Jewish Nobles and Geniuses in Modern Hungary.
WILLIAM O. MCCAGG. Boulder: East European Quarterly, 1972. Pp.
254. $9.00. (Available in Canada through McGill-Queen's University
in Canadian Slavonic Papers 17 (1975): 306-307
If one ignores the author's main thesis, that Austro- Hungary
in her last seventy or so years became a breeding ground for geniuses,
mainly of ennobled Hungarian Jews, the reader can delight in the
author's scholarly description of the spectacular rise of an alien
group close to the pinnacle of Magyar society.
In 1800 Jews constituted hardly 1.5 per cent of the nearly nine
million inhabitants of the Hungarian Kingdom and were a negligible
social group in her towns. By 1900 their number increased to 5
per cent with a heavy concentration in the cities. In Budapest,
every fourth person was Jewish. In industry, trade, finance and
the medical and legal professions, their representation surpassed
the 50 per cent mark. McCagg, making judicious use of printed
sources, objectively analyses the causes of this phenomenon.
McCagg utilizes the technique of sampling. He has selected short
biographies to demonstrate how established and immigrant Jewish
families benefited from the economic boom of the 1850's, the policies
of the Viennese liberal-centralist regime of the same decade which
brought the Empire to the take-off stage of an industrial revolution,
and, finally, the Magyar nobility's desperate need to find an
ally against Habsburg centralists and the nationalities. In 1848
Jewish emancipation was traded for Magyarization. Economic achievements
were followed by a craving for social and political positions
which were gradually attained by a vanguard of Jewish capitalists
by means of ennoblement. Newly titled Jews abandoned Judaism and
pursued a Magyar gentry lifestyle. Many of the fathers of the
future geniuses became "renegades wholly unrepresentative
of their class" (p. 41). However, not all Hungarian Jewish
capitalists were willing to assimilate. Istvan Tisza and other
leading Magyar politicians were frequently in urgent financial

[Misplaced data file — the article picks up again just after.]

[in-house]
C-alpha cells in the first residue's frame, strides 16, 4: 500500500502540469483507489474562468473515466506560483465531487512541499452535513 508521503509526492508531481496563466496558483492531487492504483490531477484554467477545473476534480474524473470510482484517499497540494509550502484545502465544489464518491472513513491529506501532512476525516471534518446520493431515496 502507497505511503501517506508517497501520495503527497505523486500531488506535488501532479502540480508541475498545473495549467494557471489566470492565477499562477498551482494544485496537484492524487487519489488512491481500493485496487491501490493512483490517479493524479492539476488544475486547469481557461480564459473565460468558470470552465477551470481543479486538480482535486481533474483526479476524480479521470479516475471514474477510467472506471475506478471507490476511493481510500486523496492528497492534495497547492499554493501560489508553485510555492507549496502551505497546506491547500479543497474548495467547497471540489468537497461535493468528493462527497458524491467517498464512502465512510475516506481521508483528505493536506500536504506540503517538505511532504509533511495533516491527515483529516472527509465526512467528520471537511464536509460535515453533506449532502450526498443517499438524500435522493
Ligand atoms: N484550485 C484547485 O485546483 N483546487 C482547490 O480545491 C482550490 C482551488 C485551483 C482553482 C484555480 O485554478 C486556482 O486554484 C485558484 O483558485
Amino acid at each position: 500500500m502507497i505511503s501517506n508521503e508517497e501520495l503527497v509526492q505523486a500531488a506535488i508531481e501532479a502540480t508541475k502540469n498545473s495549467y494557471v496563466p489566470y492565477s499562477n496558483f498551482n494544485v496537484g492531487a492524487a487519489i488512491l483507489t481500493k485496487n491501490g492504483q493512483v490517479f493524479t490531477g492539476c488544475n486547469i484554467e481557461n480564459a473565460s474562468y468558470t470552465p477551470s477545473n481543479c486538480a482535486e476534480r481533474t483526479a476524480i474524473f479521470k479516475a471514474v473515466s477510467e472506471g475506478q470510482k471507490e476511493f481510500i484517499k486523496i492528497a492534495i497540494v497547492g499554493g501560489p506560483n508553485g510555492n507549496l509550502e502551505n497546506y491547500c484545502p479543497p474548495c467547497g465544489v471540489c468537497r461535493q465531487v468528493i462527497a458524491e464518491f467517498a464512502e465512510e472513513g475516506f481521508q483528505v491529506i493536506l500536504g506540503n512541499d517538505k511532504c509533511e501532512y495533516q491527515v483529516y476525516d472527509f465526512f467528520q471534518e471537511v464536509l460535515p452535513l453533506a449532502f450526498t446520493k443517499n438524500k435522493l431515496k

need so as to pursue their conservative nationalist aims, even
at the price of accepting non-converted Jews into the ranks of
the nobility or into high political positions. The alliance of
the gentry and Jewish capitalists brought economic prosperity
and a cultural renaissance to Hungary during the decade before
the First World War. Economic optimism, the modernity of the cultural
revival at the turn of the century, combined with the refusal
of the ruling class to share de facto political power or to allow
absolute assimilation, encouraged a small group of intellectuals,
sons of Jewish nobles, to reject Magyar and Jewish ideologies.
To escape the environment, which was laden with corruption, compromise,
class struggle and humiliation, they turned instead to the sciences.
This is the point where the author's thesis disintegrates.
It is a hopeless task to prove that John von Neuman, developer
of the atomic bomb and founder of computer science, Michael Polanyi,
Leo Szilard, Leo Lanci, Franz Alexander, Ed Teller and Theodore
von Karman were geniuses because of biological or environmental
factors. Their noble origin, one may suspect, is the most accidental
attribute of their achievements. The author does not provide a
definition of the term "genius," a statistical comparison
of noble and commoner Jewish geniuses, or Jewish and gentile geniuses
who emerged from the same environment at about the same time.
German Jewish geniuses were quite capable of enriching the scientific
field without ennoblement. McCagg's tale, nevertheless, is well
told, in spite of the intangibility of his basic theme.
[Peter I. Hidas, Dawson College]